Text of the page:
How to Finally Tackle Your Closet’s Critical Mess | Pound Ridge Real Estate

Ever the organizer, I was extolling the virtues of closet purging to a friend. She was feeling a little overwhelmed. Her possessions had been slowly encroaching due to nothing more insidious than the steady march of time and life. Honestly, my friend is an organized person. Things have their place. But lately, there are fewer and fewer places for things. Yet she remained staunchly purge-resistant, especially when it came to her clothes. Sound familiar? Keep reading to learn more about how making a little room in your closet can be an exercise in self-discovery.

Reaching “critical mess.” “I don’t have a problem getting my closet organized,” my friend said. “My problem is keeping it organized.” And this brings us to the crux of a problem shared by the organized and maybe-not-so-organized alike.
“As long as I have room for it,” the thinking goes, “I might as well keep it.” And that’s all fine until you have to dislodge a carefully constructed pile to fish for that pair of shorts. Or you pull out a blouse and three other things slip off their hangers with it in a wrinkled, crumpled mess. That’s when all of your efforts at tidying up go out the window. You’ve reached “critical mess,” and there’s no room for even one more thing. And yet folks still insist on holding on.
Editing boldly. While people often toss a few token items, they rarely edit boldly. Cleaning out your closet is a very personal thing and can highlight some complexities in our psyche. Sound dramatic? Maybe, but it’s true. We identify our possessions with ourselves — our accomplishments, joys and sorrows. Being told to let go of old or even not-so-old clothing can feel like we’re being told to get rid of parts of ourselves. And, in fact, that would be correct.
What no one tells you (but I will). When your closet (or your house) is full of things from your past, things that only remind you of who you were, you very literally have no room for who you are now and who you are becoming.
Granted, lots of people simply will not go down the philosophical road with me here: “Seriously? My closet is a mirror for what I think about myself? Yeah, right.”
So look at it this way: What is the point of spending money on new clothes if you lose them in a sea of stuff you don’t even wear? At least think of it as making room for all the new things you’re going to buy this season.
Does your closet make you feel bad about yourself? Now let’s take a clear-eyed look at items in your closet that may have unpleasant feelings associated with them. For example, do you have professional clothing from a job where you felt unappreciated? Are you keeping your “skinny clothes” as inspiration to lose weight?
Be honest about whether seeing them each day inspires you or just makes you feel bad about yourself again and again. Put them away. Or better yet, get rid of them. Because when you do lose that 20 pounds (or get a new job), chances are you’ll want a whole new wardrobe to celebrate your new self!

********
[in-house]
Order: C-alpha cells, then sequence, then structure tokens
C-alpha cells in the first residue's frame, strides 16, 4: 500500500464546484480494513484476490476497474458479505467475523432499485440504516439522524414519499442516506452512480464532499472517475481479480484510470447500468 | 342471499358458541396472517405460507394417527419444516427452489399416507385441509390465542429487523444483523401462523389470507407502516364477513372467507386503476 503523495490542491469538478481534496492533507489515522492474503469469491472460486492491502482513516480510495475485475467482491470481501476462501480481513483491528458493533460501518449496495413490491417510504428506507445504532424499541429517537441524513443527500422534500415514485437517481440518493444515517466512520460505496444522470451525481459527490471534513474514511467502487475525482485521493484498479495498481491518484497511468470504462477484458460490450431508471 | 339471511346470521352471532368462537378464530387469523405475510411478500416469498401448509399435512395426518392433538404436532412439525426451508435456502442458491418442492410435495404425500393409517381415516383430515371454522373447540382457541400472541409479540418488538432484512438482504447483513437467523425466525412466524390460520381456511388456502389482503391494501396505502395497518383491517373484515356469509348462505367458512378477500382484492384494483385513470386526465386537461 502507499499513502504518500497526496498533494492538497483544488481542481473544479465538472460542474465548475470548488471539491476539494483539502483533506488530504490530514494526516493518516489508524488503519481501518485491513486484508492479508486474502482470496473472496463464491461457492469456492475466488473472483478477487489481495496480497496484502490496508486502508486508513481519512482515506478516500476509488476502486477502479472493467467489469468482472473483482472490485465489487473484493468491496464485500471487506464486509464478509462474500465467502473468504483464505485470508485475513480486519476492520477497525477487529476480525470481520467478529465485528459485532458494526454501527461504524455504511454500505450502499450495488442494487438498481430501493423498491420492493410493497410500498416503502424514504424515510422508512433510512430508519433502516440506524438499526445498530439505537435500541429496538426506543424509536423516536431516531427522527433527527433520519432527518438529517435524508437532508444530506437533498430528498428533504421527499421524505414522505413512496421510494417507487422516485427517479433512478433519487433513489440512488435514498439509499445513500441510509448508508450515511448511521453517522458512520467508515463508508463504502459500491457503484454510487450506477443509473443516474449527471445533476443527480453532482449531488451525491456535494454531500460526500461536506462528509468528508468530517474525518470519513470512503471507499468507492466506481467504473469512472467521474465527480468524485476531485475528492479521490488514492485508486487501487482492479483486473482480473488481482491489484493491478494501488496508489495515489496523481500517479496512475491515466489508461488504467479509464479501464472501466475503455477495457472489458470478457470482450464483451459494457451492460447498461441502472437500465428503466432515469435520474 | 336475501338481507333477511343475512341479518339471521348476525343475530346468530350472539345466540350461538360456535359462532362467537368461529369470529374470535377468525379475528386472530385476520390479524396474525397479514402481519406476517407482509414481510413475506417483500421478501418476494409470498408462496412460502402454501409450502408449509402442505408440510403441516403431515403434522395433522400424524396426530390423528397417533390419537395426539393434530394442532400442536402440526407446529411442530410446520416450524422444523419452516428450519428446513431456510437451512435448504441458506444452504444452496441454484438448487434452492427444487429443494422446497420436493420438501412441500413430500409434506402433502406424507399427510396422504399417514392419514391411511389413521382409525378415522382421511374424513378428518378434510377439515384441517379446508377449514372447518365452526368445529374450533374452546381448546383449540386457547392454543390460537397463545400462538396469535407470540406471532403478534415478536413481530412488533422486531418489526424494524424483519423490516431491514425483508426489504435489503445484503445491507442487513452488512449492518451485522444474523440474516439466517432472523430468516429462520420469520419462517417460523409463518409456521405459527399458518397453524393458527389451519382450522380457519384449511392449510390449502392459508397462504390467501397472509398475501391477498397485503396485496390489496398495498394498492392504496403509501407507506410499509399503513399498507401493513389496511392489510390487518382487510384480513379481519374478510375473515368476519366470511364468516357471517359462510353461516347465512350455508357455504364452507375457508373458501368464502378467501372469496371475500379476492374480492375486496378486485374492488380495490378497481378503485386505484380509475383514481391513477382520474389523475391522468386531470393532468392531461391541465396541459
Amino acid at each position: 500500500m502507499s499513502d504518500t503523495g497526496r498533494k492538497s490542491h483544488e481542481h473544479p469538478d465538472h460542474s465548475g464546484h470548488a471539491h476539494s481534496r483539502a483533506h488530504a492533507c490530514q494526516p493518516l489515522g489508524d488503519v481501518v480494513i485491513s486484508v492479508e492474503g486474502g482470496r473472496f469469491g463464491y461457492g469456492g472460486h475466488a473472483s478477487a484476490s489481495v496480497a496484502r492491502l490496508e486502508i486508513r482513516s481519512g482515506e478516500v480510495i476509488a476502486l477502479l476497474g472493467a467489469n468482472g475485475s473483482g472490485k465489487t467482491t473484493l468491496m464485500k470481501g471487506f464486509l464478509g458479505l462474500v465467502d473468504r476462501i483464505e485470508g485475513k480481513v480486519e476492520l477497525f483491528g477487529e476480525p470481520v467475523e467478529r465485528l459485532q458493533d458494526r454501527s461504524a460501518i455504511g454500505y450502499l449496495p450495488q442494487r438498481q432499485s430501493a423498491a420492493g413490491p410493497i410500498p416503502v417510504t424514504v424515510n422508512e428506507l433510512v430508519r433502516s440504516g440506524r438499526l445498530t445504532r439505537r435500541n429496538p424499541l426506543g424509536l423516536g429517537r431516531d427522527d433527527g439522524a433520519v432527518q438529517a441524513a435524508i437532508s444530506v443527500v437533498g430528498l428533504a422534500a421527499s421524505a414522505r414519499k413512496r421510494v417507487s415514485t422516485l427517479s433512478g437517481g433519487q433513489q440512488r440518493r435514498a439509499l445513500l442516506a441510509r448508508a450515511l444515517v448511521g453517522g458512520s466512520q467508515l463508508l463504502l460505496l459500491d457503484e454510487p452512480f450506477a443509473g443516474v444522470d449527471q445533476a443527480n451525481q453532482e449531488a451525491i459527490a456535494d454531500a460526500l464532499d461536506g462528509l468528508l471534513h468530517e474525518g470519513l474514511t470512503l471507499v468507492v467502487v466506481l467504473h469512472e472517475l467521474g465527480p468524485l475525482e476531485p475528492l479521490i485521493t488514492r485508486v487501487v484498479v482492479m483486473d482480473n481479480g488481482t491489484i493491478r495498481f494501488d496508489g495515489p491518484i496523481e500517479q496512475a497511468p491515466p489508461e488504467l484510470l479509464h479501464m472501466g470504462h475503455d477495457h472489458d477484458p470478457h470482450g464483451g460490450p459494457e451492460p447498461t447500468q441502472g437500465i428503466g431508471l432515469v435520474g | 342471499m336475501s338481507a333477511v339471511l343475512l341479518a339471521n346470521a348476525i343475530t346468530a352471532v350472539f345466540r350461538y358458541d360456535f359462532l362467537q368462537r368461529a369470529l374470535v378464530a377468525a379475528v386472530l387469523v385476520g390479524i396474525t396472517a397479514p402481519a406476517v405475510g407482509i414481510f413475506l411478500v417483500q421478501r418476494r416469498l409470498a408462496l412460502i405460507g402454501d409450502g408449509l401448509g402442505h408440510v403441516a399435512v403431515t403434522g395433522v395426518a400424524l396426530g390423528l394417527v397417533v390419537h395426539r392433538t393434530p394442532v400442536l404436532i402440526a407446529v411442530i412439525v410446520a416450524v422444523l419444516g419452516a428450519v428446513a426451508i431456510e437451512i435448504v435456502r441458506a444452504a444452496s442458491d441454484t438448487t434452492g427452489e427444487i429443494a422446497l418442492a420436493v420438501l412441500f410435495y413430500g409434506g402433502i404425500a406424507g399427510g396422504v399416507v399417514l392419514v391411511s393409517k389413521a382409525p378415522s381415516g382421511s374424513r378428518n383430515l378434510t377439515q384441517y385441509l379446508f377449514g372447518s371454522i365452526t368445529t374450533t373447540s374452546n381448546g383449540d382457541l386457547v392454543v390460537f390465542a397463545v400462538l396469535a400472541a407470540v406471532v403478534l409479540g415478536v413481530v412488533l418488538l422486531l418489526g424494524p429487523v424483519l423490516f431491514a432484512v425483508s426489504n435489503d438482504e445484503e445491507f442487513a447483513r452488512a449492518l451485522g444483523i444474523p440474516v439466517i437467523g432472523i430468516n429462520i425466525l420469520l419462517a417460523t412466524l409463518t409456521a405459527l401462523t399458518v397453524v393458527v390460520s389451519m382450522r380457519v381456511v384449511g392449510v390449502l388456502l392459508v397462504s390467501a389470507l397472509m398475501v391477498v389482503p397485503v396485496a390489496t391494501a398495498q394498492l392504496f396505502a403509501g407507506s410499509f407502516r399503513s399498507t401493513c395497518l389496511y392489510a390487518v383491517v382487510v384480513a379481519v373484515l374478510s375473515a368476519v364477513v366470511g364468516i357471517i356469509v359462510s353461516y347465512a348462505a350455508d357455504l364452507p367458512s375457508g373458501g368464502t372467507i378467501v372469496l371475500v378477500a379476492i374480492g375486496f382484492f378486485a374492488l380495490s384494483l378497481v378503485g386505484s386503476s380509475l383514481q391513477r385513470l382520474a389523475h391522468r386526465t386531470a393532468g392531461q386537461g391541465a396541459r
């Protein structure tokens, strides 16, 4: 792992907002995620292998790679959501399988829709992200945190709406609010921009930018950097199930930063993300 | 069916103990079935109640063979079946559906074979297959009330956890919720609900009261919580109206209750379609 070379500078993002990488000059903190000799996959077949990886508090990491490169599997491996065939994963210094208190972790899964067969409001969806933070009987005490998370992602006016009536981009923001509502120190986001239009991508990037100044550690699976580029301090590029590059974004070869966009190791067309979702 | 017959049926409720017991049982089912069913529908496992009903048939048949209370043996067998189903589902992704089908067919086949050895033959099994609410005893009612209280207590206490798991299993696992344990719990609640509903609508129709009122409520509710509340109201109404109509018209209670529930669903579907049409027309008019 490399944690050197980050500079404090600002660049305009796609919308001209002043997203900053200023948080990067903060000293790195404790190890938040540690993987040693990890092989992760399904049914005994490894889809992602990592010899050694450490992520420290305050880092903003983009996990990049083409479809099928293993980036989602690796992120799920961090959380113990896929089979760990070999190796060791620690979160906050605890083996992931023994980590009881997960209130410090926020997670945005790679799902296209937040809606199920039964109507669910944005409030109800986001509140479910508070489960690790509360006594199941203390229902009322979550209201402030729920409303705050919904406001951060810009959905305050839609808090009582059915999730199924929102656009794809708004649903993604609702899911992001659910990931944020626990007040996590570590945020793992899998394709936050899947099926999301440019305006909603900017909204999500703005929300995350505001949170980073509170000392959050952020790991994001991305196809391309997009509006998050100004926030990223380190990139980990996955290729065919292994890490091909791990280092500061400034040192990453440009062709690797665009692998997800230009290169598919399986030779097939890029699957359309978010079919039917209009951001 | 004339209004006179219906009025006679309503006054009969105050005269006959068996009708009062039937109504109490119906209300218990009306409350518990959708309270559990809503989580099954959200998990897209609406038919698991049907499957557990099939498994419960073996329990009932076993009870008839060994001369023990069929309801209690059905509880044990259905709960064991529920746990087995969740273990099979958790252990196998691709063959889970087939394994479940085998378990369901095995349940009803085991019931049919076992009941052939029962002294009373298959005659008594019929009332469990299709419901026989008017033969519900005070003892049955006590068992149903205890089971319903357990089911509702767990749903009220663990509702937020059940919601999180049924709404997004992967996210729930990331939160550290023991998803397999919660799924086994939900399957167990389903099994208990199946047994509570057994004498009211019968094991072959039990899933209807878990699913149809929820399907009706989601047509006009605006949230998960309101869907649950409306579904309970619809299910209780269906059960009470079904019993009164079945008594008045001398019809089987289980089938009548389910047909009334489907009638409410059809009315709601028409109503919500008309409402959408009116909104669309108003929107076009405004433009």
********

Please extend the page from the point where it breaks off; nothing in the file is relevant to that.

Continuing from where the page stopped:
Put it in perspective. Having a hard time deciding what to get rid of? Try this simple exercise I did with one of my clients. Her closet was packed wall to wall, floor to ceiling, with old clothes she couldn’t let go of. However, it was clear to me that the old, boring, outdated clothes definitely didn’t reflect the style and personality of the woman who stood before me and, most likely, no longer fit her properly.
So, I tore a page from her favorite clothing catalog of a kicky little jacket that she wanted to buy — something that definitely expressed the stylish and confident person she is today. I taped it to the door. Then I pulled each item out of her closet, held it up to the picture and asked, “If you had to make room for one of these things, which would it be?” The juxtaposition was illuminating! Given the choice between a paisley corduroy pinafore dress (not kidding) and this little gem of a jacket, she finally saw what she’d been doing to herself. In the end, she donated about a quarter of her closet.
Feeling overwhelmed at the prospect of dredging through your past — I mean, your closet? Start with these baby steps.
Look at each item. Do you wear it? If not, ask yourself why you’re keeping it and listen to your answer.
Try things on. Have a trusted friend with you and honestly (honestly being the operative word) see if it fits and suits you — your body, personality, style and lifestyle. If it doesn’t, put it in a bag.
Do one drawer, one shelf, one row at a time, once a week. Put what you remove into a bag. Then find a charity, like a women’s shelter or a veterans’ job training program where you know those clothes will be appreciated, or the nondescript thrift store you pass on the way to work, and drop those bags off. You will feel good and get a tax deduction to boot.
Store the keepakes. Finally, if you really want to keep something you don’t currently wear, like your favorite boyfriend jeans from college, it doesn’t mean you have to keep it in your closet competing for space with stuff you wear frequently. Pack it up and store it elsewhere.
Do this and you’ll gain yourself a little breathing room. Your wardrobe will have plenty of room to grow, and maybe sprout a kicky little jacket or two.
More: Your Total Home Organizing and Decluttering Guide

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